The sporting goods company Nike made the news in April by issuing its first corporate social responsibility (CSR) report since 2001, and by going further than most in posting a complete list of its suppliers on the corporate website.
CSR reporting is becoming commonplace, especially among high-profile consumer goods companies who feel the need to justify sometimes controversial practices such as offshoring manufacturing, preferably before the protest groups set up camp in the executive car park. The extension of CSR reporting up the inbound supply chain is, on the face of it, a welcome increase in transparency, but it raises some tricky issues for supply chain management.
As Nike has previously discovered. The reason for the three-year break in reporting was that the company was sued under Californian competition law for statements in its 2001 report on labour practices in the overseas supply base which were, it was claimed, untrue or misleading. (The case was settled out of court against a substantial charitable donation.) Any company that lists its suppliers in a CSR report is implying it is satisfied those suppliers comply, or are moving rapidly towards compliance, with the company’s stated CSR goals, whether those be on labour rights, environmental protection, ethical conduct or whatever. However rigorous the inspection regime (and Nike does have a comprehensive programme of inspection by its own executives and through non-profit third parties) there is always the possibility of deception. And you can bet activists will sniff out real or alleged problems long before they surface at corporate HQ.
Given which, why would a company offer such hostages to fortune? The fact is, such reporting is rapidly becoming a quasi-legal requirement. The pressure doesn’t just come from the tree-huggers and consumer activists either. ‘Ethical investment’ is a growing force in the US and UK (less so in continental Europe simply because shareholders typically enjoy less power over the companies they ‘own’; but this is changing). And whereas the emphasis was until recently on products and customers — no tobacco, no armaments, no sales to rogue states — the inbound supply chain is now firmly in the sights of ethical investors.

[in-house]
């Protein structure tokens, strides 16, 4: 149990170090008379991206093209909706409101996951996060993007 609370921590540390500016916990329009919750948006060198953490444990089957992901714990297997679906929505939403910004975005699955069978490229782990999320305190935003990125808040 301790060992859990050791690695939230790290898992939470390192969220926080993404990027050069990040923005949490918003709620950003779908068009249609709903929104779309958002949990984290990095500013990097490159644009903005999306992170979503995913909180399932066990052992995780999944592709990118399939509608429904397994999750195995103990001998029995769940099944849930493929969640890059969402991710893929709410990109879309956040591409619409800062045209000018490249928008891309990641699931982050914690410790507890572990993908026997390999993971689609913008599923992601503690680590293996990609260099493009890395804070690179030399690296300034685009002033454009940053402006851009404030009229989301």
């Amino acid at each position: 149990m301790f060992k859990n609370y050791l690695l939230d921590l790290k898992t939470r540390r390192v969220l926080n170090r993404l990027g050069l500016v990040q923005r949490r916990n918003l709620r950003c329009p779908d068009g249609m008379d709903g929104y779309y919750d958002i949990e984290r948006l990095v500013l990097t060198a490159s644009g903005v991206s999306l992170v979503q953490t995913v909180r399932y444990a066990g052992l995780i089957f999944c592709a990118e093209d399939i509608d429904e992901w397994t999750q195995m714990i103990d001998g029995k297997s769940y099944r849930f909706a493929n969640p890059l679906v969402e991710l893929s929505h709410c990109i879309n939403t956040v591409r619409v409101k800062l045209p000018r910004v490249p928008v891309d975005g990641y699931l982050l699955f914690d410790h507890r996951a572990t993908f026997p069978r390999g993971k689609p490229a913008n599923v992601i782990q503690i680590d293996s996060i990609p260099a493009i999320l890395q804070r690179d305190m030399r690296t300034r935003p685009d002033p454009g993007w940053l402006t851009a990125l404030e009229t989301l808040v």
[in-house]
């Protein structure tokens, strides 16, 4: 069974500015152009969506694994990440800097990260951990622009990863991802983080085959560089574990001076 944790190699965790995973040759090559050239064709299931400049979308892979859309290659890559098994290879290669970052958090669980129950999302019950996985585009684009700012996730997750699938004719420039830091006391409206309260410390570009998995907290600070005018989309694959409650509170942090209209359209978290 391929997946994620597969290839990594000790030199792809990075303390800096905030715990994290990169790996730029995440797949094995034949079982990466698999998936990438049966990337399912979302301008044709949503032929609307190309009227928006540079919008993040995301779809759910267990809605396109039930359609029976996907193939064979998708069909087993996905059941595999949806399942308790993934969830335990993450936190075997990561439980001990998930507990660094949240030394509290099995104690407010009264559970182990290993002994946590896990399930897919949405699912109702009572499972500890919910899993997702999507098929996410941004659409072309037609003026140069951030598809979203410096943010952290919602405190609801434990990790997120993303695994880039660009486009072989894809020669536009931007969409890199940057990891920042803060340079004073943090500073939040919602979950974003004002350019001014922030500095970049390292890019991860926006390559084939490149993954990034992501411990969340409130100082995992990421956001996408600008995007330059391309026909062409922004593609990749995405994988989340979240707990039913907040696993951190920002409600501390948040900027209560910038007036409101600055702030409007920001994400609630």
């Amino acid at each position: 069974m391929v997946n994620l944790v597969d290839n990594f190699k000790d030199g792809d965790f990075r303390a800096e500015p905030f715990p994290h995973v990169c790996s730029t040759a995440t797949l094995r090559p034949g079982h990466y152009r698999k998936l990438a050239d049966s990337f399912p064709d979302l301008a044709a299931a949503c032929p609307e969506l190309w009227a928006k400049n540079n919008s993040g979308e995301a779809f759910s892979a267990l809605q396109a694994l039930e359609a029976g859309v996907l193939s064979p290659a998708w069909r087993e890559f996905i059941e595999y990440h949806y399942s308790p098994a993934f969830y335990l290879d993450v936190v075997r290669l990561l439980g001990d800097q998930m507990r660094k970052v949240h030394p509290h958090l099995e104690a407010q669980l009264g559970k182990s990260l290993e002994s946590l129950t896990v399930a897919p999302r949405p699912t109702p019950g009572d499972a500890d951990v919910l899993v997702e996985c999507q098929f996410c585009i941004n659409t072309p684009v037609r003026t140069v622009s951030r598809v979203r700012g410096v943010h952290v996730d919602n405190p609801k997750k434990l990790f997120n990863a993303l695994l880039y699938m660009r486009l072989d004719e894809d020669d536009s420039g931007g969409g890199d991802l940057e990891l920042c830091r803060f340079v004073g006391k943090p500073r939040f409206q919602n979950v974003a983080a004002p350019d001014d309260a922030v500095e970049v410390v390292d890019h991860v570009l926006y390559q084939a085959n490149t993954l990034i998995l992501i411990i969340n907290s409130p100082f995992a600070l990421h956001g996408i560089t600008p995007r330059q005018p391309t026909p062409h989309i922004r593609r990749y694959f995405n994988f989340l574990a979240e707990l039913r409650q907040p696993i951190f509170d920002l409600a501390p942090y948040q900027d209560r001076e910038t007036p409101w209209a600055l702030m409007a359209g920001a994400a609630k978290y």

Governments, regulators, and courts are interested too. The Sarbanes-Oxley Act in the US, and the new UK requirement for ‘Operating and Financial Reviews’ by public companies, may not specify supply chain issues but clearly the operational an reputational risks arising from, for example, using illegal sweatshops, are real and the courts are highly likely to back regulators or shareholders who complain of non-disclosure.
On the other hand, many organisations have good reasons not to disclose details on their supply chain arrangements even though they are operating perfectly legally. Defence contractors are an obvious case; as are many chemical, biological and pharmaceutical supply chains — could you reasonably require a firm like Huntingdon Life Sciences to disclose a list of suppliers, when those that have become known already face what is essentially terrorism from ‘animal rights’ protestors? Should a distiller be expected to tell the world, or the criminal fraternity, which haulage contractor’s trucks are likely to be worth stealing?
And while pressure for ethical, social and environmental responsibility and transparency is rightly growing (and not just in the Western World either), not all motives are pure. Nike’s legal problems may have had rather less to do with the rights of exploited Far Eastern workers and rather more to do with protecting US jobs.
What about suppliers’ rights? Will they be able to tick the box for no publicity? For example firms may find it embarrassing to be identified as suppliers to one organisation if they are bidding for work with a competitor. And how about prestigious brand owners who would rather it wasn’t widely known that they also manufacture cut-price own-brand products? Would a disinclination to be so identified exclude a firm from tender lists?
If CSR reporting requirements were laid down in statute (not that we need any more regulations, thank you) industries could at least argue the toss over some of these issues. As it is, a norm will evolve, which may differ between sectors, led by the more progressive, foolhardy or desperate companies. Those who for perfectly good reasons don’t meet the expectations for CSR reporting will be seen, not just by activists but by shareholders, customers, regulators, even perhaps by their own staff, as being dodgy or as having something to hide. The reputational risk of non-disclosure could come to outweigh the risks of greater transparency.
- CSR reporting is a real and growing phenomenon, driven not only by activists but also by the investment community and the regulators.
- The bar for acceptable reporting will largely be set by whatever is seen or publicised as best practice, not by legal codes.
- Reporting norms will not suit every firm, and for some could be positively dangerous. It is vital that such firms hold early and continuing dialogue with investors, suppliers, stakeholders and media to explain such difficulties and justify reporting policies.
- Whatever depth of CSR reporting is entered into, it should be robust, honest, factual, and managed as a business process with risks and opportunities, not as a PR stunt or a fire-fighting exercise.